“You nag worse than any Cheapside fishwife,” the vampire complained, “just because we’re shaggin’ like rabbits an’ all.” Spike reached out a lightning fast slap to the side of Xander’s head.
“Hey,” the whelp squealed in reaction, then again in astonishment. “Hey! That didn’t hurt at all! You losing your touch, or….”
But Spike was silent, looking at something fluttery in his palm. Something that was making a high keening noise of pain, almost too shrill to be heard. “Bollocks,” the blond vampire said quietly, with none of the usual heat. “Thought you were just a bug, I did.” His expression was a bit sad as he looked down at the rainbow-winged sprite in his hand, a perfect wee faerie woman with pale blonde hair and huge green eyes. Her wee faerie bosom was heaving with pain, and her wee naked faerie body was contorted as though things were broken inside.
Brown eyes wide and panicky, Xander looked from Spike to the wee faerie and back again. Her squeaks were too high pitched for him to understand, but Spike’s vampire hearing seemed to be picking them up just fine.
“We have to help her, Spike. We have to take her somewhere to be healed,” he said breathlessly. “Poor little thing….”
The wee faerie woman twisted her head to look at the boy, and although she grimaced from the pain, her sharp pearly teeth gleamed in what appeared to be a smile of thanks.
“Right, mate,” replied Spike, “that’s what she’s askin’ for. Wants to be taken to Red’s garden, she does.”
“Well, what are we waiting for, then?” Xander pulled a hankie from his pocket, and draped it carefully over the broken wee faerie on Spike’s palm. He felt the burning heat of Spike’s eyes on him, and shrugged uncomfortably. “Have to keep her warm, right? Fight shock or whatever?” The laser-blue eyes kept him pinned until Xander began to flush uncomfortably under Spike’s unblinking regard.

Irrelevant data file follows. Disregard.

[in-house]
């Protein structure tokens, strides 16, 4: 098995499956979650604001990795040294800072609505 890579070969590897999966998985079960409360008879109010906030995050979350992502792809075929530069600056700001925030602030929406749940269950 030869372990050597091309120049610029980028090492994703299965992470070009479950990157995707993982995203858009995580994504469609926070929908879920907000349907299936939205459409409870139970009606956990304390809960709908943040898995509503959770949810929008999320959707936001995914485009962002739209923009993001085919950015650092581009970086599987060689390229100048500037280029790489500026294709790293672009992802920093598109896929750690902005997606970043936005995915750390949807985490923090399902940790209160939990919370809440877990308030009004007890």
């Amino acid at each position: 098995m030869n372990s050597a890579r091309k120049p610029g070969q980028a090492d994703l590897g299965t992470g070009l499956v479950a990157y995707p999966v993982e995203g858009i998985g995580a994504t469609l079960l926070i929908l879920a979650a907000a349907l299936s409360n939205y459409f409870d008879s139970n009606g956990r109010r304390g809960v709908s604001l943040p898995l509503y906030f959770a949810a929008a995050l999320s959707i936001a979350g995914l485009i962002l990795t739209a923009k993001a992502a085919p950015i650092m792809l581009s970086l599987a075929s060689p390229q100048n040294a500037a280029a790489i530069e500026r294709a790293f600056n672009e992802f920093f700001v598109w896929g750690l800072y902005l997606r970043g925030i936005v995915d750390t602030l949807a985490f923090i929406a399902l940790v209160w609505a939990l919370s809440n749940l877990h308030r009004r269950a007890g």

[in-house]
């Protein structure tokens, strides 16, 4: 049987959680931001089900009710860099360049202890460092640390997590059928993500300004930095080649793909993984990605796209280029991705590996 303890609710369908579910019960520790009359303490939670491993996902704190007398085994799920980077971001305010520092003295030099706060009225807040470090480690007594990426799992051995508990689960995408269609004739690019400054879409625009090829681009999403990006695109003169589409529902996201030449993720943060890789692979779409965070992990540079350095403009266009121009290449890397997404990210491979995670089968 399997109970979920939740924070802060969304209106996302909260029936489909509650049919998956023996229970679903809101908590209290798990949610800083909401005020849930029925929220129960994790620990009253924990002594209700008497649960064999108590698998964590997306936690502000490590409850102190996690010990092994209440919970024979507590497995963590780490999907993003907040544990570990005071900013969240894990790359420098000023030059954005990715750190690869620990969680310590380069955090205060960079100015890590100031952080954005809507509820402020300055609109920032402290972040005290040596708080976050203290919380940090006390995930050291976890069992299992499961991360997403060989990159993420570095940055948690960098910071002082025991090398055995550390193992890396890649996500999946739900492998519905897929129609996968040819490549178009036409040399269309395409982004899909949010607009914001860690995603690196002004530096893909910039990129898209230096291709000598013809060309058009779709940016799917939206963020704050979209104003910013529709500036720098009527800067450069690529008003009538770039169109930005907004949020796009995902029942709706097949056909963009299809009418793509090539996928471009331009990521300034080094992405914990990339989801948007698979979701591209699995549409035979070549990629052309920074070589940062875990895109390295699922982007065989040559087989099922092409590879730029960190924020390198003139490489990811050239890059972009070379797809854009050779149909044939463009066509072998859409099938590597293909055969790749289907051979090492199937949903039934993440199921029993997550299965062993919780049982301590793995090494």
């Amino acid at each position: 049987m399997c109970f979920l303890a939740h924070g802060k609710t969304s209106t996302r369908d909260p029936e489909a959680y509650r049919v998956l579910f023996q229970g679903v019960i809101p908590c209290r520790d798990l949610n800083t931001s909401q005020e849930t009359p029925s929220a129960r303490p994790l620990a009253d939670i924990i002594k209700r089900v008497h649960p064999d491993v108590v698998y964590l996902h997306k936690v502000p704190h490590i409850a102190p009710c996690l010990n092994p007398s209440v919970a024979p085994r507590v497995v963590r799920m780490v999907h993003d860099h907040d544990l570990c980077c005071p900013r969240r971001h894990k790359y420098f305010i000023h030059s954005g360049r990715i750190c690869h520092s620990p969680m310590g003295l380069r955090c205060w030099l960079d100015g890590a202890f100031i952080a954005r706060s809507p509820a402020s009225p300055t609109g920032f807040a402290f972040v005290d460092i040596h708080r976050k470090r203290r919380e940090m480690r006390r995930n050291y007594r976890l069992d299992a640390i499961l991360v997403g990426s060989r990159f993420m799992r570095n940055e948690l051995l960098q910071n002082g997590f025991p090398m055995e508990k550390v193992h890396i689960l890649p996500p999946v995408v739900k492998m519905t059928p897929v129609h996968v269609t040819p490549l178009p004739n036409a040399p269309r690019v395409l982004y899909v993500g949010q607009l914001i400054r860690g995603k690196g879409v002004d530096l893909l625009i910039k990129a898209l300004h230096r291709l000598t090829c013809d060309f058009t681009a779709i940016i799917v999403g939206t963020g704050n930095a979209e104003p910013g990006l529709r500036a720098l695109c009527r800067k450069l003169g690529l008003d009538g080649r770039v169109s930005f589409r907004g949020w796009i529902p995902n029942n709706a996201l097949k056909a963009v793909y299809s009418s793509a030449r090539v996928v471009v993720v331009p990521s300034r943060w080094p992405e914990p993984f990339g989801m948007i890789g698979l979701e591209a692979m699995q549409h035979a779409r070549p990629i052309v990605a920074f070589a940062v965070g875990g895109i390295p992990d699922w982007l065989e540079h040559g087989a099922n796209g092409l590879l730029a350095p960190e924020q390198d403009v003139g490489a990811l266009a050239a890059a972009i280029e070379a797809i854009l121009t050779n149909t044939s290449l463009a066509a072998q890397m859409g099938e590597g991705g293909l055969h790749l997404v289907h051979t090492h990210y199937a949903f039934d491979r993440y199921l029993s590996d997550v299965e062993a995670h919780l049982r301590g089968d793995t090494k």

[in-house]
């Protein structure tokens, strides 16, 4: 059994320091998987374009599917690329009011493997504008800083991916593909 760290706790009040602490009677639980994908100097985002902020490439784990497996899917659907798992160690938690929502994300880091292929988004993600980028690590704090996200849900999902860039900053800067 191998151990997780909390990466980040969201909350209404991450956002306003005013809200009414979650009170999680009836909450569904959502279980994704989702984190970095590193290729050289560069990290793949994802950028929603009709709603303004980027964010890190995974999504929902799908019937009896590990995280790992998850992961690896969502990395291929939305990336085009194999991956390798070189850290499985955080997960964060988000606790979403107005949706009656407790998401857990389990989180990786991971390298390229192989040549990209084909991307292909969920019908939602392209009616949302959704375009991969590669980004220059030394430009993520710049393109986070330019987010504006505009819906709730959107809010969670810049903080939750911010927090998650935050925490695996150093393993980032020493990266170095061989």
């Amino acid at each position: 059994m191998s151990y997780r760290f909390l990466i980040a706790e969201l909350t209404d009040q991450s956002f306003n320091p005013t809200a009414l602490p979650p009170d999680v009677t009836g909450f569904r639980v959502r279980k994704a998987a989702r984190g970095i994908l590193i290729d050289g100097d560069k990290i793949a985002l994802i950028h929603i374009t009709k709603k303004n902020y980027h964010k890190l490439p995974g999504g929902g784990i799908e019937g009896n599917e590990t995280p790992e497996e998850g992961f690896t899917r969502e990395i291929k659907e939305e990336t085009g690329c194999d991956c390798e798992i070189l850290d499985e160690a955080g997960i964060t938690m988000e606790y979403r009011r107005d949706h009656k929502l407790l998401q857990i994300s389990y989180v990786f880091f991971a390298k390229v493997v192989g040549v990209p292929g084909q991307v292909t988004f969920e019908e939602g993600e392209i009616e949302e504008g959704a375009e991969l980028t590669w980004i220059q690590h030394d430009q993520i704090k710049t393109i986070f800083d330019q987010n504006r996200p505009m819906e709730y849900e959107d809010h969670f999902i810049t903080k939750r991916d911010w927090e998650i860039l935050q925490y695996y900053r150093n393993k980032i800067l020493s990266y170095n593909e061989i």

“’Course we do,” the vampire finally said. Neither one of them mentioned just how much the razor sharp smile of the wee faerie woman reminded them of the one Buffy gave, just before she died the second time.
Not too much later, the vampire and the boy stood in the backyard of Willow’s parents’ home, being very careful how they moved. The wee faerie Buffy look-alike had seemed to stop breathing before they got there, and they’d laid her crumpled wee faerie body down next to the wee faerie leader. That worthy had knelt by the contorted figure and whispered something into her wee faerie pointed ear, then kissed her wee faerie forehead. Spike had tried to hear what was said, but the squeaking had been too faint even for him to hear. Still, the wee faerie beauty’s expression seemed to be one of peace now, and not pain. Just as Buffy’s had been, back at the start of the summer, on a pile of bricks.
Pale-faced and grim with guilt, the vampire and his boy stood perfectly still, ready to do whatever needed doing. Crowds of sad-looking wee faeries were all about Spike and Xander’s feet, and they were afraid to move too much for fear of crushing the delicate little things. Most wee faerie faces were nearly lugubrious with sorrow, though in the backs of the crowds there was some indecorous pushing and shoving… and some muffled, nasty giggles.
But Spike and Xander’s entire attention was on the wee pedantic faerie in the moon-grey loincloth, still sporting the Malibu Barbie spectacles on his nose. He just seemed like someone they should be listening to, and as the heat-drenched moon rose, silver and sterile above the dust-dry streets and gardens of Sunnydale, they were both nodding earnestly at his instructions. Well, Spike was nodding earnestly, then telling Xander what was going on, at which point the boy would nod earnestly in his turn.
“Makes sense,” he said when the wee pedantic faerie was finally done explaining to them. “Water shortage is hard enough on Big Men… I mean, humans… but these little guys just don’t have any reserves. So,” Xander squared his shoulders and tossed the brown lock of hair that somehow always found its way into his eyes back, “They transform us, we face a test, and then they have the power to end the Santa Ana weather, right?”
“Nutshell, mate,” replied Spike, looking equally determined. “Now, strip.”
“What?” Xander’s brown eyes grew wide and shocked. “What do you mean, strip?”
“Don’t see bloody heinous Hawaiian shirts and jeans on them, do you? Only that older gent has on so much as a loincloth; the rest are starkers. Us, too, for the transformation to work.” Without further ado, Spike removed his leather trench coat, tossing it far behind him to the back porch, where it would crush no wee faerie folk.